This opinion will be unpublished and

may not be cited except as provided by

Minn. Stat. § 480A.08, subd. 3 (1998).






Delhi Township,


Minnesota Department
of Natural Resources,



Filed August 29, 2000


Stoneburner, Judge


Redwood County District Court

File No. C69852



J. Brian O’Leary, O’Leary & Moritz, Chartered, 102 North Marshall, Box 76, Springfield, MN 56087 (for respondent)


Mike Hatch, Attorney General, David P. Iverson, Assistant Attorney General, Suite 900, 445 Minnesota Street, St. Paul, MN 55101 (for appellant)



            Considered and decided by Stoneburner, Presiding Judge, Crippen, Judge, and Anderson, Judge.




 U N P U B L I S H E D  O P I N I O N




Appellant Minnesota Department of Natural Resources (DNR) challenges the district court’s determination that a disputed roadway is statutorily dedicated under Minn. Stat. § 160.05, subd. 1 (1998).  We reverse.



On appeal from a judgment in a case tried without a jury, this court’s scope of review is confined to determining whether the district court’s findings are clearly erroneous and whether it erred in its legal conclusions.  Schweich v. Ziegler, Inc., 463 N.W.2d 722, 729 (Minn. 1990); Foster v. Bergstrom, 515 N.W.2d 581, 585 (Minn. App. 1994).  If the district court’s findings are “reasonably supported by the evidence as a whole, or not manifestly contrary to the weight of the evidence, the findings must be affirmed.”  Foster, 515 N.W.2d at 585. 

DNR argues the district court erred in finding the disputed roadway is a Township public road by virtue of statutory dedication.  Under Minn. Stat. § 160.05, subd. 1 (1998), dedication of a road requires “(1) use by the public and (2) maintenance by an appropriate government agency (3) over a continuous period of at least six years.”  Foster, 515 N.W.2d at 585-86 (emphasis added) (citing Shinneman v. Arago Township, 288 N.W.2d 239, 242 (Minn. 1980)); see also Anderson v. Birkeland, 229 Minn. 77, 80, 38 N.W.2d 215, 218 (1949) (indicating statute requires: (1) use by public, and (2) maintenance at government expense, (3) over a continuous period of at least six years).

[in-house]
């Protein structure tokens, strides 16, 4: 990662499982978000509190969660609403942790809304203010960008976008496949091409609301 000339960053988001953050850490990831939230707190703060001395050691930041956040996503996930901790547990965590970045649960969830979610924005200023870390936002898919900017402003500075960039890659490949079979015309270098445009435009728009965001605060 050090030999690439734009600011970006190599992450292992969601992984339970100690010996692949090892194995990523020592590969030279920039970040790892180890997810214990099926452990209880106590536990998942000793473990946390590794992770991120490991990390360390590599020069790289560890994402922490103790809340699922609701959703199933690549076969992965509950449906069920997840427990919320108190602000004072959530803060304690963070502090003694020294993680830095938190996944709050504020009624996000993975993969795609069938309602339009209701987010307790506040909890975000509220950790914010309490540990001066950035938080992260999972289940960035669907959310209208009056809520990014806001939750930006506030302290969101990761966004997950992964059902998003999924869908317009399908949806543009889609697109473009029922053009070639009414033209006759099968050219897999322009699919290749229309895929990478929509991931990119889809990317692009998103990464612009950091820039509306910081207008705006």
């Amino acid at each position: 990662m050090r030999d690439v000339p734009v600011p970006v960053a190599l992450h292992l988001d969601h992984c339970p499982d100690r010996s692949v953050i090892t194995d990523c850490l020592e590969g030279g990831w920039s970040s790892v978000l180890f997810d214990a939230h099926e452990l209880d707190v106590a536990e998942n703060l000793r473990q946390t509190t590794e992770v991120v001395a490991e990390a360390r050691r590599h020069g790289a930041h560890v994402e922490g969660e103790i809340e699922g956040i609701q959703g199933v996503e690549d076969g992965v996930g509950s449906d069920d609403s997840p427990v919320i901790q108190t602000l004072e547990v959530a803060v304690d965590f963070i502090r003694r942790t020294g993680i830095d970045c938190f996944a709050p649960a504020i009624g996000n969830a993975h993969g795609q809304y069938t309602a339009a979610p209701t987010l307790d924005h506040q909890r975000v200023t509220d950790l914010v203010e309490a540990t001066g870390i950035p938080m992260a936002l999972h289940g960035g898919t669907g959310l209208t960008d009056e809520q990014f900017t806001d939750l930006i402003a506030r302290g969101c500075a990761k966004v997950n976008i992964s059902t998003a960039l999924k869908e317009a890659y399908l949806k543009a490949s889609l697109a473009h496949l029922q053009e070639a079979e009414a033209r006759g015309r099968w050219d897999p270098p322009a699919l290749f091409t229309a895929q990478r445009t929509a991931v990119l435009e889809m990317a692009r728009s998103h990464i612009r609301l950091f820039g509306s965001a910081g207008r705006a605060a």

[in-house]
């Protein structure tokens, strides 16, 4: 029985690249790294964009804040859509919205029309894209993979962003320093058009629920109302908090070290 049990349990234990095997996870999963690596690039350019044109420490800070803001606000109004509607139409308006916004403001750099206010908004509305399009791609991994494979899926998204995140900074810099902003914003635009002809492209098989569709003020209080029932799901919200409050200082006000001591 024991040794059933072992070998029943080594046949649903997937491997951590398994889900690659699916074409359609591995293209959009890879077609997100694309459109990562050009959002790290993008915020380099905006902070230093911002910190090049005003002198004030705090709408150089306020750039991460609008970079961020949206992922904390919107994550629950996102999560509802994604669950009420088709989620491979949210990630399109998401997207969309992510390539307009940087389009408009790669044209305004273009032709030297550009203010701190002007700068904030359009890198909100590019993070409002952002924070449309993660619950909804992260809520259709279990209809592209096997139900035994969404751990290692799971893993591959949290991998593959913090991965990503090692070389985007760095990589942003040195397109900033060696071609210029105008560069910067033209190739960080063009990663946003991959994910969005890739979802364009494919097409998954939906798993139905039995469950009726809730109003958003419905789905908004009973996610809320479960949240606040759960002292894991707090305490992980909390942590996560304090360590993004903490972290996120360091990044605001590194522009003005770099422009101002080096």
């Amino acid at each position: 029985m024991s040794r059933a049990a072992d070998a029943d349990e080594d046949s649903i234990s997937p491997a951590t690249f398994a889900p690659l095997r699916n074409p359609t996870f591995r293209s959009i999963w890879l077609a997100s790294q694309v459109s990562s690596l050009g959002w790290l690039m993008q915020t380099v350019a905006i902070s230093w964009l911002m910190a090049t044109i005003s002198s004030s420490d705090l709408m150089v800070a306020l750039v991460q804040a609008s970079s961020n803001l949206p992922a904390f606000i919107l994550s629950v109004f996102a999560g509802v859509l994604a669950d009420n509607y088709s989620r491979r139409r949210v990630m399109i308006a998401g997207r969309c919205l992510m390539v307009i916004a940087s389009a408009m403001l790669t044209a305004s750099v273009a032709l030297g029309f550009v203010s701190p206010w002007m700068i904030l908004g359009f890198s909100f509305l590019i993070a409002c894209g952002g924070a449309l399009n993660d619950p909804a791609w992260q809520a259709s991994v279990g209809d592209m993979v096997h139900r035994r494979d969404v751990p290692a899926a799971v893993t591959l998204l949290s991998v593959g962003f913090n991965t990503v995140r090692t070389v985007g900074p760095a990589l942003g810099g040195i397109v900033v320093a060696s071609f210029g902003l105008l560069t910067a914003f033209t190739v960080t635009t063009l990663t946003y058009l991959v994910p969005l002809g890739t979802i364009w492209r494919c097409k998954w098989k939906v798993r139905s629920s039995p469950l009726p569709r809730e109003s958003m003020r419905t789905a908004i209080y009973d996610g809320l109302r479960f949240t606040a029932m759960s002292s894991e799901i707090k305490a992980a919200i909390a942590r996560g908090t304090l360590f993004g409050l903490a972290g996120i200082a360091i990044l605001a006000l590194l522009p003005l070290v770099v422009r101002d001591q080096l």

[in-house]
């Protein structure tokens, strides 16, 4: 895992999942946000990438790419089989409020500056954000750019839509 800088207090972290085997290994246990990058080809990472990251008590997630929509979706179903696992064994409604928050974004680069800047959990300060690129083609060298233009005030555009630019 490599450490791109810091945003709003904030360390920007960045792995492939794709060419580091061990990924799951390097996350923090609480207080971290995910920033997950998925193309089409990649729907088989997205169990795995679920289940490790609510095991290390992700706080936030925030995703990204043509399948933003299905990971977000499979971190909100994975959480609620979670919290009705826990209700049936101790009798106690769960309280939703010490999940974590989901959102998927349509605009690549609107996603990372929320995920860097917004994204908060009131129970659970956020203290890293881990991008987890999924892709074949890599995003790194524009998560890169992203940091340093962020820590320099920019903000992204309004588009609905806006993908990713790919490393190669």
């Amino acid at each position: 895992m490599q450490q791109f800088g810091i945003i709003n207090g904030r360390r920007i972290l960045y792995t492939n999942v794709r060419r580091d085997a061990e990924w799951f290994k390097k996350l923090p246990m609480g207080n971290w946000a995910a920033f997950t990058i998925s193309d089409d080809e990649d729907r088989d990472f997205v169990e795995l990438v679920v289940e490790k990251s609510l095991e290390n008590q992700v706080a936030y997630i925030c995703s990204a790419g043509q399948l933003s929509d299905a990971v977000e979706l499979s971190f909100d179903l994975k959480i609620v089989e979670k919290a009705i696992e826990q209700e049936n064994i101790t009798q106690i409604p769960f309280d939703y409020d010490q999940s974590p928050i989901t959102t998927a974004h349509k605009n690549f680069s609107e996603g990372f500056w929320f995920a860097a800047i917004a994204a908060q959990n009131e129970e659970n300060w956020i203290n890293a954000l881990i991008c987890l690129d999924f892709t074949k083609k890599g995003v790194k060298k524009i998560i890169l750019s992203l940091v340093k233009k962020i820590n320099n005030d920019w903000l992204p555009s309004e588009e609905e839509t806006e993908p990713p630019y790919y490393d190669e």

The proponent of statutory dedication bears the burden of proof.  Ravenna Township v. Grunseth, 314 N.W.2d 214, 217 (Minn. 1981).  The burden of proof is met only by clear and convincing evidence.  Foster, 515 N.W.2d at 586.  On appeal, this court views the evidence in the light most favorable to the district court’s findings.  Ravenna, 314 N.W.2d at 217. 

DNR concedes that over the years the public sporadically used the disputed roadway for hauling purposes and to access the Minnesota River.  DNR argues that the evidence fails to establish the roadway was maintained for the requisite six-year period, as mandated by Minn. Stat. § 160.05, subd. 1.  We agree. 

According to the Minnesota Supreme Court, the effect of § 160.05, subd. 1, is to “declare public those roads which have been used and kept in repair for a period of 6 years continuously.”  Leeper v. Hampton Hills, Inc., 290 Minn. 143, 146, 187 N.W.2d 765, 767 (1971).  A review of the record reveals that while the Township may have graveled and/or graded the disputed roadway during the late 1920’s, no more than four years of maintenance are substantiated.  Because the Township failed to satisfy the six-year requirement of the statute, the district court erred in finding statutory dedication.

The district court also found that a 1902 road order established the disputed roadway.  But the record shows that the Township’s 1902 road order makes no mention of the disputed roadway, a fact the Township conceded at oral argument.